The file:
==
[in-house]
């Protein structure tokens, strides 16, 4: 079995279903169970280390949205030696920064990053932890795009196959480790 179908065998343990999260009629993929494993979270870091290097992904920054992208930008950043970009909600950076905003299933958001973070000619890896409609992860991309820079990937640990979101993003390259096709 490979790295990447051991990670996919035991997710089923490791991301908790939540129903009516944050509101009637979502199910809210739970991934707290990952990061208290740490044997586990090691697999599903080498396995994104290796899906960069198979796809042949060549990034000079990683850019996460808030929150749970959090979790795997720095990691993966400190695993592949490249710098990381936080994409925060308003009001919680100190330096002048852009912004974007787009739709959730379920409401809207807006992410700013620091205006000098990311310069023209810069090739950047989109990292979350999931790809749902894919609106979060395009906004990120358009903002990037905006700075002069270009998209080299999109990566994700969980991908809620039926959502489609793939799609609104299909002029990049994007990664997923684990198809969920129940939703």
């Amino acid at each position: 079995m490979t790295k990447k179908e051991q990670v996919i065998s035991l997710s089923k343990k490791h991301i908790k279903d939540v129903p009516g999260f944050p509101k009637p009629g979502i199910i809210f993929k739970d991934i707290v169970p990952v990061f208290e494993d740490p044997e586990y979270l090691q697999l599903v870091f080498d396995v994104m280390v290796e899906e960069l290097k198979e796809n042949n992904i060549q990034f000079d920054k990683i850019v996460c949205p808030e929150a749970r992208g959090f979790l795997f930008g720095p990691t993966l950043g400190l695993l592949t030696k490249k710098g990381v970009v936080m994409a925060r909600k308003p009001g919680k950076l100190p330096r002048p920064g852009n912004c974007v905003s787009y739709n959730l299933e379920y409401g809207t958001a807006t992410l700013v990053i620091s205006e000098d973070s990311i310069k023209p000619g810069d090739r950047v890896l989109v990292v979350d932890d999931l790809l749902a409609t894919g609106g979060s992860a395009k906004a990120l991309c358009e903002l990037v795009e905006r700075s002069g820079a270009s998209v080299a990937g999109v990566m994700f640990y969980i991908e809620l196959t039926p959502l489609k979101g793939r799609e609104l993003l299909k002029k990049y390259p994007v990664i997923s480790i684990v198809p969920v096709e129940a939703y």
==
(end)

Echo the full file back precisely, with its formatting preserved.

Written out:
[in-house]
């Protein structure tokens, strides 16, 4: 079995279903169970280390949205030696920064990053932890795009196959480790 179908065998343990999260009629993929494993979270870091290097992904920054992208930008950043970009909600950076905003299933958001973070000619890896409609992860991309820079990937640990979101993003390259096709 490979790295990447051991990670996919035991997710089923490791991301908790939540129903009516944050509101009637979502199910809210739970991934707290990952990061208290740490044997586990090691697999599903080498396995994104290796899906960069198979796809042949060549990034000079990683850019996460808030929150749970959090979790795997720095990691993966400190695993592949490249710098990381936080994409925060308003009001919680100190330096002048852009912004974007787009739709959730379920409401809207807006992410700013620091205006000098990311310069023209810069090739950047989109990292979350999931790809749902894919609106979060395009906004990120358009903002990037905006700075002069270009998209080299999109990566994700969980991908809620039926959502489609793939799609609104299909002029990049994007990664997923684990198809969920129940939703």
């Amino acid at each position: 079995m490979t790295k990447k179908e051991q990670v996919i065998s035991l997710s089923k343990k490791h991301i908790k279903d939540v129903p009516g999260f944050p509101k009637p009629g979502i199910i809210f993929k739970d991934i707290v169970p990952v990061f208290e494993d740490p044997e586990y979270l090691q697999l599903v870091f080498d396995v994104m280390v290796e899906e960069l290097k198979e796809n042949n992904i060549q990034f000079d920054k990683i850019v996460c949205p808030e929150a749970r992208g959090f979790l795997f930008g720095p990691t993966l950043g400190l695993l592949t030696k490249k710098g990381v970009v936080m994409a925060r909600k308003p009001g919680k950076l100190p330096r002048p920064g852009n912004c974007v905003s787009y739709n959730l299933e379920y409401g809207t958001a807006t992410l700013v990053i620091s205006e000098d973070s990311i310069k023209p000619g810069d090739r950047v890896l989109v990292v979350d932890d999931l790809l749902a409609t894919g609106g979060s992860a395009k906004a990120l991309c358009e903002l990037v795009e905006r700075s002069g820079a270009s998209v080299a990937g999109v990566m994700f640990y969980i991908e809620l196959t039926p959502l489609k979101g793939r799609e609104l993003l299909k002029k990049y390259p994007v990664i997923s480790i684990v198809p969920v096709e129940a939703y």